TOKYO -- Japan's public and private sectors have agreed on a comprehensive package to promote the export of medical-related infrastructure to India, Nikkei has learned.
Some Indian companies already appear to be involved in the plan, which could go into effect this year.
Part of the package features logistics centers to be operated by Indian and Japanese companies. The centers will utilize advanced information technology that will allow for efficient inventory control and distribution of medicines and medical devices throughout India.
The plan also calls for bringing big data to medicine, a first for India. Japan will provide data-collecting expertise.
The package supports the Indian government's efforts to improve its medical infrastructure and gives Japanese companies a new route into India's growing medical services market.
Prime Minister Narendra Modi is eager to shore up India's medical services, which lag those of other emerging countries, so that the nation of 1.3 billion will be able to provide low-income earners with adequate medical treatment. Modi's agenda includes modernizing medical facilities and introducing a functional national health insurance program. Japan is internationally respected in both of these areas.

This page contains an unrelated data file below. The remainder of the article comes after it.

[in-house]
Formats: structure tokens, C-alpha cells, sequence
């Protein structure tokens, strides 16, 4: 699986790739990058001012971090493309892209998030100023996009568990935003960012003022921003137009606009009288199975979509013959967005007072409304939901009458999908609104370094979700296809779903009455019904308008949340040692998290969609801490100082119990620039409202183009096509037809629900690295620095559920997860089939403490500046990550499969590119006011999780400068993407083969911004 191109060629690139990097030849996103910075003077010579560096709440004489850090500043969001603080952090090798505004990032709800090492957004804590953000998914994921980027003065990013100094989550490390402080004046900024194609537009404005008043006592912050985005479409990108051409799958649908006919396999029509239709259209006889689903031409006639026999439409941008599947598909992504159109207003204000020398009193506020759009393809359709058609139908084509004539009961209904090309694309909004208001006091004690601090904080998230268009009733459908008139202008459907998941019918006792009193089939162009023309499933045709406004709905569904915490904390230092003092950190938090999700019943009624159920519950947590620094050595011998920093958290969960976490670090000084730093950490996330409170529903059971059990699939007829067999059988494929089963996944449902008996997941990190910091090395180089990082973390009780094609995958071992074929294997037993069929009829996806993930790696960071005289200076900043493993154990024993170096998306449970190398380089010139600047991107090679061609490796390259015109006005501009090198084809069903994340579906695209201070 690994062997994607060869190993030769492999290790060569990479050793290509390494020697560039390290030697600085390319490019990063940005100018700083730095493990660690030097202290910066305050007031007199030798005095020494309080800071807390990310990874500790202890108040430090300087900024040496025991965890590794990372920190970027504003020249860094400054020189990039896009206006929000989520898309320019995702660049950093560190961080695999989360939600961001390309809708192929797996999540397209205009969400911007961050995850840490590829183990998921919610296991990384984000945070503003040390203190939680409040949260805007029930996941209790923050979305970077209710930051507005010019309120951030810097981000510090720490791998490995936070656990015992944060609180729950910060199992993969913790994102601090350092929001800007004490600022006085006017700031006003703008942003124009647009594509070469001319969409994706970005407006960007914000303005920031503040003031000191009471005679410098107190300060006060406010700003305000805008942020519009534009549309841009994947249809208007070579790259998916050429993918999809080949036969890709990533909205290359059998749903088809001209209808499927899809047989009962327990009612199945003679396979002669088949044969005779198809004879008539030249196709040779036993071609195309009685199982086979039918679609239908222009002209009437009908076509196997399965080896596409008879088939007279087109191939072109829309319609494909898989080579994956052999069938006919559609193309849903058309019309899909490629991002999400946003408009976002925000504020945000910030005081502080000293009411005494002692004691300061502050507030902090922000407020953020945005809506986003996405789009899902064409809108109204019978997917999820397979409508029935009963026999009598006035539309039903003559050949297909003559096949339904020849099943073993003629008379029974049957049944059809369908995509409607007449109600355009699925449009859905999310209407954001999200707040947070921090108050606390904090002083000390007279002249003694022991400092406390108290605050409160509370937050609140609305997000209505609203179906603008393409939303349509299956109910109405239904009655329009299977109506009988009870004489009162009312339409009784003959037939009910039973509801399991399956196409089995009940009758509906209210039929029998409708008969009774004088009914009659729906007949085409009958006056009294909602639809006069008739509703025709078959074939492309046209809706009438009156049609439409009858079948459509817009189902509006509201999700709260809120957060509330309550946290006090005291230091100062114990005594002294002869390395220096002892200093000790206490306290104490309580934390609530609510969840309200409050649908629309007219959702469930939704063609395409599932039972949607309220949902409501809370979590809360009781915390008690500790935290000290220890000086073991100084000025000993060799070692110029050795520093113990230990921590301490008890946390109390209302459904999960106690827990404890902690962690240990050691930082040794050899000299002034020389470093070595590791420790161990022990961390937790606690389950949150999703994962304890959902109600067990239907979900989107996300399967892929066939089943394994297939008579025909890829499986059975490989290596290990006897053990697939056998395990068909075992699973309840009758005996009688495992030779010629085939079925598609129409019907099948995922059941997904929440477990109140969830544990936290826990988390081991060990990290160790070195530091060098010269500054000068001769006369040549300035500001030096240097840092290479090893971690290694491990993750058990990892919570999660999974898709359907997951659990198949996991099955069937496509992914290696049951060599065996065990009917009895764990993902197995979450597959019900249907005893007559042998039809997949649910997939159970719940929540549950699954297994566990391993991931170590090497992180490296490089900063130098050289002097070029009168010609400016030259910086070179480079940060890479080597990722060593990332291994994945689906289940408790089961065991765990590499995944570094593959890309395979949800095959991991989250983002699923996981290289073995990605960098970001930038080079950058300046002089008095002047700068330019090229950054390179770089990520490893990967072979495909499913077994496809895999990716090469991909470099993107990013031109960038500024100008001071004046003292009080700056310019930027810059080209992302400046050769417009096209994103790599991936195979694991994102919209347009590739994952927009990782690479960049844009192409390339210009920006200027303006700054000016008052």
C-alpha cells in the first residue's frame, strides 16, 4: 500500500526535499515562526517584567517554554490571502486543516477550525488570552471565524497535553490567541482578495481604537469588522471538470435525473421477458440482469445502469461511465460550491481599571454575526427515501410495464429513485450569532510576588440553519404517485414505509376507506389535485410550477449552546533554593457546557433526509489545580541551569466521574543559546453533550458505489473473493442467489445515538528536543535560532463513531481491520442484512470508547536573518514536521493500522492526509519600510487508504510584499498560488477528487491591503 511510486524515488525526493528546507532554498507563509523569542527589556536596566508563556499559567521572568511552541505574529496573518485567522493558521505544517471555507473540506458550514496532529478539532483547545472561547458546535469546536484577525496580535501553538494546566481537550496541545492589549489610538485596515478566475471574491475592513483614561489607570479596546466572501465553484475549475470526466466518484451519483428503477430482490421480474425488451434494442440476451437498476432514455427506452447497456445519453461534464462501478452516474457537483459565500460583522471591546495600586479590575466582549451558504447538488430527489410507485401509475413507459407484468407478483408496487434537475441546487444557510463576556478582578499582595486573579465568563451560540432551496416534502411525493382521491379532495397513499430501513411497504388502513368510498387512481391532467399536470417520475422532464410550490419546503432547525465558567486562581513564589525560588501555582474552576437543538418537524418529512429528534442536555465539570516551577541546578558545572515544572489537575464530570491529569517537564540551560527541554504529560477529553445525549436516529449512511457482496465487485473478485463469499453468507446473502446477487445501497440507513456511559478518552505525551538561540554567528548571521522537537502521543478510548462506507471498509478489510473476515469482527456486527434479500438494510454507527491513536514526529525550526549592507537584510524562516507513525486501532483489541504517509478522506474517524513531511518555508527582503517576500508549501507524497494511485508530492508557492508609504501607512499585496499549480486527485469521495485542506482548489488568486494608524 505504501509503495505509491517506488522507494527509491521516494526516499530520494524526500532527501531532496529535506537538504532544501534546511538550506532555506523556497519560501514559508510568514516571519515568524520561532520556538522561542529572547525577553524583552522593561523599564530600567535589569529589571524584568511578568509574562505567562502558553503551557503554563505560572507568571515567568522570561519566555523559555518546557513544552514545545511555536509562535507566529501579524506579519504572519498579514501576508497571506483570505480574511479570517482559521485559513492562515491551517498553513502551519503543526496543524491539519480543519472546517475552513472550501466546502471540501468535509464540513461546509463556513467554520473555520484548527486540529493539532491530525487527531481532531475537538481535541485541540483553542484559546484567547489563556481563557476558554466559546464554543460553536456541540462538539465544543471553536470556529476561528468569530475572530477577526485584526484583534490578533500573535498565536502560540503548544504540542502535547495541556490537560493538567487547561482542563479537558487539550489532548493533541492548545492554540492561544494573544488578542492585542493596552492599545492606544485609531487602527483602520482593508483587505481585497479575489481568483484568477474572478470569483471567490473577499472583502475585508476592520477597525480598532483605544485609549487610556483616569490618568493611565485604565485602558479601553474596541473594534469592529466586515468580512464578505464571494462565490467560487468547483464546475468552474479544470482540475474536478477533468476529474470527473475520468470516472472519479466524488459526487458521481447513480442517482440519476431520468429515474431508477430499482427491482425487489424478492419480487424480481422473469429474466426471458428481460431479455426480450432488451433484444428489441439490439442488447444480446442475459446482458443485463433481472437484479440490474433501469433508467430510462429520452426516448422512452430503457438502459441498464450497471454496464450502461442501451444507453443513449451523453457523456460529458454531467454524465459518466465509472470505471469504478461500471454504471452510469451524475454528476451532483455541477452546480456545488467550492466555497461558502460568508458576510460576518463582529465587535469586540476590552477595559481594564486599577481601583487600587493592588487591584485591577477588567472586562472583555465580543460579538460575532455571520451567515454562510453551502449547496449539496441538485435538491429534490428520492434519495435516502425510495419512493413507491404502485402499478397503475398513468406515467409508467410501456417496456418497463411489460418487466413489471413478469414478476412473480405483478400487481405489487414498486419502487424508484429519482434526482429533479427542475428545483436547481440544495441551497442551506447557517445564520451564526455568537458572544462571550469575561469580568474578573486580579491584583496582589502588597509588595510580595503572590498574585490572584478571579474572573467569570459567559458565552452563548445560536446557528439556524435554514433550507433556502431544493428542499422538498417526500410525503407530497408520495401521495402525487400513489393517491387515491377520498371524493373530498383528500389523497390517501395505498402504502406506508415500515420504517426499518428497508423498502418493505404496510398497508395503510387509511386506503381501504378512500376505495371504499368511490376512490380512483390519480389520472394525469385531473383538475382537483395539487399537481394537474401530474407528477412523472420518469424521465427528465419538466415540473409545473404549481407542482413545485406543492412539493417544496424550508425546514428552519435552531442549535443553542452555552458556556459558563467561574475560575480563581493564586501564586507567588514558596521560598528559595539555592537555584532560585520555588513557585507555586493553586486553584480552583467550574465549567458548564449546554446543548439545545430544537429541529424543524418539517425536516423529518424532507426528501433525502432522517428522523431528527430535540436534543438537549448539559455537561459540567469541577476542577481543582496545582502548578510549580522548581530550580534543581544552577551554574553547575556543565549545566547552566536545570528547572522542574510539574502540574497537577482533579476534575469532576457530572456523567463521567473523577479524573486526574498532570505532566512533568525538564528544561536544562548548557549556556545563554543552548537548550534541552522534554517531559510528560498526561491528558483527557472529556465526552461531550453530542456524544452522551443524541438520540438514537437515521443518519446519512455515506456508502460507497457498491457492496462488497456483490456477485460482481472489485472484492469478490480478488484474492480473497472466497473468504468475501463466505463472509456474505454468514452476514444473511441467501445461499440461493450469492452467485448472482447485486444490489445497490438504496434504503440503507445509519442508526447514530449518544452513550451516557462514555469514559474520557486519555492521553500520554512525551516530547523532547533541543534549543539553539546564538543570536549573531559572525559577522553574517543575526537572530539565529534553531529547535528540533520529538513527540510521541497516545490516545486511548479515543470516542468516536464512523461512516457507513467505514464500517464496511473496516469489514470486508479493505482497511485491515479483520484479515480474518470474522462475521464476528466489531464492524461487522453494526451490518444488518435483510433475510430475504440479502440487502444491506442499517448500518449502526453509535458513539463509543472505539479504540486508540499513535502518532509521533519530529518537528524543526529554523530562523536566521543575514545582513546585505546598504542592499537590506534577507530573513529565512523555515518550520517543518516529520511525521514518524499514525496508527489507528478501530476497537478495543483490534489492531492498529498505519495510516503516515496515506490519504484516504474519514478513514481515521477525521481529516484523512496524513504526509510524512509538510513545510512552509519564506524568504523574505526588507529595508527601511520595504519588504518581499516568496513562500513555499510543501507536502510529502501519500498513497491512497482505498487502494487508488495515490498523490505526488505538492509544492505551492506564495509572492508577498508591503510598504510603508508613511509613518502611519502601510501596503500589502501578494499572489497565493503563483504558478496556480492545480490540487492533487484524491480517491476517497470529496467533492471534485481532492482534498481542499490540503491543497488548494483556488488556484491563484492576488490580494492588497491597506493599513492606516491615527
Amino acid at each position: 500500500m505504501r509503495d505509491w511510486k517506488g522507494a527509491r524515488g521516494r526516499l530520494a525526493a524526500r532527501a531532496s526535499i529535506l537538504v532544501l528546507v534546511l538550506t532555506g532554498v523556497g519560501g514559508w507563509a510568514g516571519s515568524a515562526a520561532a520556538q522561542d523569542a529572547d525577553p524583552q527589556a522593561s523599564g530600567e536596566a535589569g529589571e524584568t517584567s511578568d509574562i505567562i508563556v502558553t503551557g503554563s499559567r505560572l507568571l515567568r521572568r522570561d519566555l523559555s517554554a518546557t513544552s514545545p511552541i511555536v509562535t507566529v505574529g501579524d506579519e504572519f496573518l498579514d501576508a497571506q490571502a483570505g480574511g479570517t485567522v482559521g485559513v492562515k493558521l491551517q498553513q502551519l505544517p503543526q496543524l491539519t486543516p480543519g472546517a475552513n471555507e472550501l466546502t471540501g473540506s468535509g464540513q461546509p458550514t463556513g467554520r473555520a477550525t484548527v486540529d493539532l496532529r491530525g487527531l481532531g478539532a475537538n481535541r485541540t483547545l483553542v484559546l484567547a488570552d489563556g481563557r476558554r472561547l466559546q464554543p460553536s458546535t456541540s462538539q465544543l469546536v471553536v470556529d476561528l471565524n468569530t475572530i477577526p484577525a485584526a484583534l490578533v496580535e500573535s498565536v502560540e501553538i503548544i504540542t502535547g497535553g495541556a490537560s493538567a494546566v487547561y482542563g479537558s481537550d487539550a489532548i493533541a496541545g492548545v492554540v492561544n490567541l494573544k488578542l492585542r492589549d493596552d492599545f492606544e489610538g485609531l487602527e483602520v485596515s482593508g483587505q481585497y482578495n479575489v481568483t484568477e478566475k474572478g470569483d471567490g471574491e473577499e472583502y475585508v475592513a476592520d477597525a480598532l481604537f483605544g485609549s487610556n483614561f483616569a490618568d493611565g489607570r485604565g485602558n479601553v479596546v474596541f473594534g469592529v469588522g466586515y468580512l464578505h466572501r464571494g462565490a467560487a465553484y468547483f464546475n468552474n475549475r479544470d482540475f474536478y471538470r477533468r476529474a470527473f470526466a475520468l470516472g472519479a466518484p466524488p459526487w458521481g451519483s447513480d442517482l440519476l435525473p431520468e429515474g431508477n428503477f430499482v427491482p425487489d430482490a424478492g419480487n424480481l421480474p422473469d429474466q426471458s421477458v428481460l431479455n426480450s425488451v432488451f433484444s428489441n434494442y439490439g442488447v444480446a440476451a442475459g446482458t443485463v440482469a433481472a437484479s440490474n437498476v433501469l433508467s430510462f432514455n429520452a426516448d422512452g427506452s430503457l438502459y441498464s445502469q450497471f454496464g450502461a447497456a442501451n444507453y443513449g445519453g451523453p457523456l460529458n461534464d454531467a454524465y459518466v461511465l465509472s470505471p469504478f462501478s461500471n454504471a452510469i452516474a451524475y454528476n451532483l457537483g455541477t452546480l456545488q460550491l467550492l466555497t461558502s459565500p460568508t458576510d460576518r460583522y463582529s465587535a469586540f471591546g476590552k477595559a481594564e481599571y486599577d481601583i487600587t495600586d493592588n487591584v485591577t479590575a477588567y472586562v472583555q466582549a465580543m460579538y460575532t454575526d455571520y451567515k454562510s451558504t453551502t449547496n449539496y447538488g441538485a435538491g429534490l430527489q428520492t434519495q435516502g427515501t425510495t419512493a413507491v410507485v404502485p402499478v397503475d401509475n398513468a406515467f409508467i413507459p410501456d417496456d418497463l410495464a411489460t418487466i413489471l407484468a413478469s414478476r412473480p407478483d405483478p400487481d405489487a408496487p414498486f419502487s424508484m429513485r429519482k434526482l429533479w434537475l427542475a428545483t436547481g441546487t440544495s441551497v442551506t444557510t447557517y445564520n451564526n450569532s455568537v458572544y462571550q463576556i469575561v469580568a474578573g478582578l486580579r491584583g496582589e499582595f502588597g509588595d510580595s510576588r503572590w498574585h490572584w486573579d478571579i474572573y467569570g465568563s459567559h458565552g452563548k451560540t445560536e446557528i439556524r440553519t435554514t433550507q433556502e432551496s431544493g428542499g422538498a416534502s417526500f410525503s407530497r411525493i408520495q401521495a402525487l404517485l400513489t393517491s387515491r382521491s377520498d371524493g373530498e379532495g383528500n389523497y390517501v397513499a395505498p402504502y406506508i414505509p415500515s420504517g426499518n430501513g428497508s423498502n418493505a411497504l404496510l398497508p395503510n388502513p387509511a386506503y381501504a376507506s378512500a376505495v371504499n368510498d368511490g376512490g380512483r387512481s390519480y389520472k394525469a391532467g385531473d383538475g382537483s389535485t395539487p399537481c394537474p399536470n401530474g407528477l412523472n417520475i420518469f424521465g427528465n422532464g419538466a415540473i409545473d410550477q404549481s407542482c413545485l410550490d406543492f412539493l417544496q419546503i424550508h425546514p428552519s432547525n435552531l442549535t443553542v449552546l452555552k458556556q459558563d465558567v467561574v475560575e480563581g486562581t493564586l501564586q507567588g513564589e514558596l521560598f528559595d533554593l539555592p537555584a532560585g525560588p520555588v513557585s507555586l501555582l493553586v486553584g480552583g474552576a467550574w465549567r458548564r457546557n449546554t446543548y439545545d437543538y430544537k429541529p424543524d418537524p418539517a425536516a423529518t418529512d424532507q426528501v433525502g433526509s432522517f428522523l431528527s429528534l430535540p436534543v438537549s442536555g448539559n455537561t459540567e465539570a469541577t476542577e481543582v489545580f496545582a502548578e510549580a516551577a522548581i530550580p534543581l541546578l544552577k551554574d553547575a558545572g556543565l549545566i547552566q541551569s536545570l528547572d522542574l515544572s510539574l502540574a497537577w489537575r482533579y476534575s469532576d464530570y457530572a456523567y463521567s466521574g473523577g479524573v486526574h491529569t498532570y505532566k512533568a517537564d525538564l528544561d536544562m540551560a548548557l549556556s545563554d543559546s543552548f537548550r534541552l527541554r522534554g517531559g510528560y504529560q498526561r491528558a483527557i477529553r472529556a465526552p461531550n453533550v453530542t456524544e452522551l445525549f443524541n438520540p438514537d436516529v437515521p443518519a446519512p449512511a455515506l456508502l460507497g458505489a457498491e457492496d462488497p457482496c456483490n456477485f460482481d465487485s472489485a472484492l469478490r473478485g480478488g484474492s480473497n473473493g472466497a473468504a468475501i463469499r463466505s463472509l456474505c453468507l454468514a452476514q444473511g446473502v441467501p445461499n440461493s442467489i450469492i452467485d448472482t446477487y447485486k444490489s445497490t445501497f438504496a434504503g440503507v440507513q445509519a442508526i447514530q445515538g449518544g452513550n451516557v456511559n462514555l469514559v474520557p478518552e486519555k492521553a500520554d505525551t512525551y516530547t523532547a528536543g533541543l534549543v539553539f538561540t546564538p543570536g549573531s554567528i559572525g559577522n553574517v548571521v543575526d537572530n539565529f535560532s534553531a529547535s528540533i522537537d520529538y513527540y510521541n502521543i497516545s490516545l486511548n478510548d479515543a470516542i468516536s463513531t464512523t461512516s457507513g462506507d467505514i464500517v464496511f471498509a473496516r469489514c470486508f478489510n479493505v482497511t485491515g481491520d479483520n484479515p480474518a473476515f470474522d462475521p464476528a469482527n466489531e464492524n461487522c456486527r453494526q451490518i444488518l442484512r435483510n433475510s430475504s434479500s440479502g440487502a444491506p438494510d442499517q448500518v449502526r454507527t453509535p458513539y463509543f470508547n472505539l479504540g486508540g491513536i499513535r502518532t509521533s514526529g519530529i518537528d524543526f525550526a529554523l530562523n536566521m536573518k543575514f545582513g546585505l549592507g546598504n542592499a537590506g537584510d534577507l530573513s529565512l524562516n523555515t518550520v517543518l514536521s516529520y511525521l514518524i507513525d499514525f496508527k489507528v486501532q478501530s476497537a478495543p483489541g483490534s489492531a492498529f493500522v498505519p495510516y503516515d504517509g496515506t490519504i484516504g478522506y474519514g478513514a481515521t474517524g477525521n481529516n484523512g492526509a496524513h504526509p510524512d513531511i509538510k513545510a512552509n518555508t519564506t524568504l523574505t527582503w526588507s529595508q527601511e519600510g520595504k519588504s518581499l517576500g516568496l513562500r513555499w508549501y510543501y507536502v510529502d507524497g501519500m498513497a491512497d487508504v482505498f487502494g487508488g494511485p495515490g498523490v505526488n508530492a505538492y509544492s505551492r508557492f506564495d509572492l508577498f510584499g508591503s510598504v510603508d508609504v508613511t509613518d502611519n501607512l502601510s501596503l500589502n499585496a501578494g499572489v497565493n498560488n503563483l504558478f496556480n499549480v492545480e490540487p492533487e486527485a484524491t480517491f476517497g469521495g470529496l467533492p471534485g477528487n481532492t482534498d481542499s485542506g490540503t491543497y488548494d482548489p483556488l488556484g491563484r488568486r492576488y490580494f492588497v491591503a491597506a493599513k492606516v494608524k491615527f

The Japanese government will work with Medical Excellence JAPAN, an organization comprising nearly 50 companies, including optics maker Olympus and medical-equipment producer Terumo.
As for the logistics centers, Osaka-based Konoike Transport will tie up with Indian companies to build the first facility, in the Central Indian state of Madhya Pradesh. The total investment will come to several billion yen (more than $10 million).
Nikkei staff writer Eri Sugiura in Tokyo contributed to this article.